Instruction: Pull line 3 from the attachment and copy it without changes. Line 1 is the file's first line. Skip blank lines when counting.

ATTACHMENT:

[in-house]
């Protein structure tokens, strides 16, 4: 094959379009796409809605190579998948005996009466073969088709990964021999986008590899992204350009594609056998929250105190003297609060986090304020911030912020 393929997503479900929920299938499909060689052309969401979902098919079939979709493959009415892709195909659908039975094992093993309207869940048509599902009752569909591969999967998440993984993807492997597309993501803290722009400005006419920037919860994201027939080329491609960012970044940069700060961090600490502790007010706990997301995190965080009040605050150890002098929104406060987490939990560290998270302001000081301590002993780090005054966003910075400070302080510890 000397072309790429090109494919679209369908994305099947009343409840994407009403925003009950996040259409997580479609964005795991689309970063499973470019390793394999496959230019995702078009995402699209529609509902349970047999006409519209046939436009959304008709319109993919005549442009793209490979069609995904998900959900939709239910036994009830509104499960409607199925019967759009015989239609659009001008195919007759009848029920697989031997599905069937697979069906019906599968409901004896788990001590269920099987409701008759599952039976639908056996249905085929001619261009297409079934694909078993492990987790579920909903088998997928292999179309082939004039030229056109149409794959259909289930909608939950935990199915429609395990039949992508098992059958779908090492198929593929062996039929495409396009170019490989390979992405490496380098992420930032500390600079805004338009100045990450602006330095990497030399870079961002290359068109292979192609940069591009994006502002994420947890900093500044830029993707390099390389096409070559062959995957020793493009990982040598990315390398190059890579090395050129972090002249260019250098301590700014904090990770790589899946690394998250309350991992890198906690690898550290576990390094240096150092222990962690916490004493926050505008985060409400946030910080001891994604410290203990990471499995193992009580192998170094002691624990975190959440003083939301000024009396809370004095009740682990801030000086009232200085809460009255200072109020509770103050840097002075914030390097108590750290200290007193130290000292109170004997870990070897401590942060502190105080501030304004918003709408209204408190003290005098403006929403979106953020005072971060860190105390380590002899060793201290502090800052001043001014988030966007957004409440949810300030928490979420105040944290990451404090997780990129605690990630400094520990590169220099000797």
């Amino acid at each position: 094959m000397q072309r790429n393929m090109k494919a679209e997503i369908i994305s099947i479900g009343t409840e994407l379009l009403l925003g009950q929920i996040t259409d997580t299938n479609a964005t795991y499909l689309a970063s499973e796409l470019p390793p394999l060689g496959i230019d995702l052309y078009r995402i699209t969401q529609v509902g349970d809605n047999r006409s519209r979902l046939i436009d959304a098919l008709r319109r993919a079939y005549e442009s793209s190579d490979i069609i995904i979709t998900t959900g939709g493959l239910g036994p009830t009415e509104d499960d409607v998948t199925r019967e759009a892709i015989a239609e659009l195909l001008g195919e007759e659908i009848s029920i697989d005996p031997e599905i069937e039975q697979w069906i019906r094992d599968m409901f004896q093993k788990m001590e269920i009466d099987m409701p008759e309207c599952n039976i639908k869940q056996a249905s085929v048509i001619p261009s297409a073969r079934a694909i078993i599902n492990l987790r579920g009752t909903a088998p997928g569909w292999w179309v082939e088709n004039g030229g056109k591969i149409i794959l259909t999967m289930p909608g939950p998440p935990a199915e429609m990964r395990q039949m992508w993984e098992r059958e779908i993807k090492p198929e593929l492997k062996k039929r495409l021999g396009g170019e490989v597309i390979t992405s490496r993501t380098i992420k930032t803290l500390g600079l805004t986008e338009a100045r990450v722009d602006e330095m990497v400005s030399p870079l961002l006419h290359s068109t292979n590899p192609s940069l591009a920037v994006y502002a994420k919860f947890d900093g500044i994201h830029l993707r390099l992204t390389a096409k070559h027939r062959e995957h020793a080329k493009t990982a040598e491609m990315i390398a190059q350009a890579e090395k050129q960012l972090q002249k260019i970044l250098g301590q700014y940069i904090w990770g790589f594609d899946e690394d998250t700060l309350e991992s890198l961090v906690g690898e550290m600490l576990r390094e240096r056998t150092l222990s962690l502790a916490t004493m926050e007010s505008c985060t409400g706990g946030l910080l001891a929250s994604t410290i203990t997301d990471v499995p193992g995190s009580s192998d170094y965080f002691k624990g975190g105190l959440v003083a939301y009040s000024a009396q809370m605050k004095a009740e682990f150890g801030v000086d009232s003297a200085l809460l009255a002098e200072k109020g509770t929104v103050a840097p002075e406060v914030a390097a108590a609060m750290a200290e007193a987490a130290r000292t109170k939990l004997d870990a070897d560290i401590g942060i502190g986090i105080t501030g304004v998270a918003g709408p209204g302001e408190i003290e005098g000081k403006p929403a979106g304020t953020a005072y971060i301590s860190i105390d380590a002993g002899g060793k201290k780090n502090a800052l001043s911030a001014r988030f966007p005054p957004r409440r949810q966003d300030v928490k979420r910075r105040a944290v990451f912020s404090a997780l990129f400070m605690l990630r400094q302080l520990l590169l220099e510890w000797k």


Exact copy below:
């Amino acid at each position: 094959m000397q072309r790429n393929m090109k494919a679209e997503i369908i994305s099947i479900g009343t409840e994407l379009l009403l925003g009950q929920i996040t259409d997580t299938n479609a964005t795991y499909l689309a970063s499973e796409l470019p390793p394999l060689g496959i230019d995702l052309y078009r995402i699209t969401q529609v509902g349970d809605n047999r006409s519209r979902l046939i436009d959304a098919l008709r319109r993919a079939y005549e442009s793209s190579d490979i069609i995904i979709t998900t959900g939709g493959l239910g036994p009830t009415e509104d499960d409607v998948t199925r019967e759009a892709i015989a239609e659009l195909l001008g195919e007759e659908i009848s029920i697989d005996p031997e599905i069937e039975q697979w069906i019906r094992d599968m409901f004896q093993k788990m001590e269920i009466d099987m409701p008759e309207c599952n039976i639908k869940q056996a249905s085929v048509i001619p261009s297409a073969r079934a694909i078993i599902n492990l987790r579920g009752t909903a088998p997928g569909w292999w179309v082939e088709n004039g030229g056109k591969i149409i794959l259909t999967m289930p909608g939950p998440p935990a199915e429609m990964r395990q039949m992508w993984e098992r059958e779908i993807k090492p198929e593929l492997k062996k039929r495409l021999g396009g170019e490989v597309i390979t992405s490496r993501t380098i992420k930032t803290l500390g600079l805004t986008e338009a100045r990450v722009d602006e330095m990497v400005s030399p870079l961002l006419h290359s068109t292979n590899p192609s940069l591009a920037v994006y502002a994420k919860f947890d900093g500044i994201h830029l993707r390099l992204t390389a096409k070559h027939r062959e995957h020793a080329k493009t990982a040598e491609m990315i390398a190059q350009a890579e090395k050129q960012l972090q002249k260019i970044l250098g301590q700014y940069i904090w990770g790589f594609d899946e690394d998250t700060l309350e991992s890198l961090v906690g690898e550290m600490l576990r390094e240096r056998t150092l222990s962690l502790a916490t004493m926050e007010s505008c985060t409400g706990g946030l910080l001891a929250s994604t410290i203990t997301d990471v499995p193992g995190s009580s192998d170094y965080f002691k624990g975190g105190l959440v003083a939301y009040s000024a009396q809370m605050k004095a009740e682990f150890g801030v000086d009232s003297a200085l809460l009255a002098e200072k109020g509770t929104v103050a840097p002075e406060v914030a390097a108590a609060m750290a200290e007193a987490a130290r000292t109170k939990l004997d870990a070897d560290i401590g942060i502190g986090i105080t501030g304004v998270a918003g709408p209204g302001e408190i003290e005098g000081k403006p929403a979106g304020t953020a005072y971060i301590s860190i105390d380590a002993g002899g060793k201290k780090n502090a800052l001043s911030a001014r988030f966007p005054p957004r409440r949810q966003d300030v928490k979420r910075r105040a944290v990451f912020s404090a997780l990129f400070m605690l990630r400094q302080l520990l590169l220099e510890w000797k």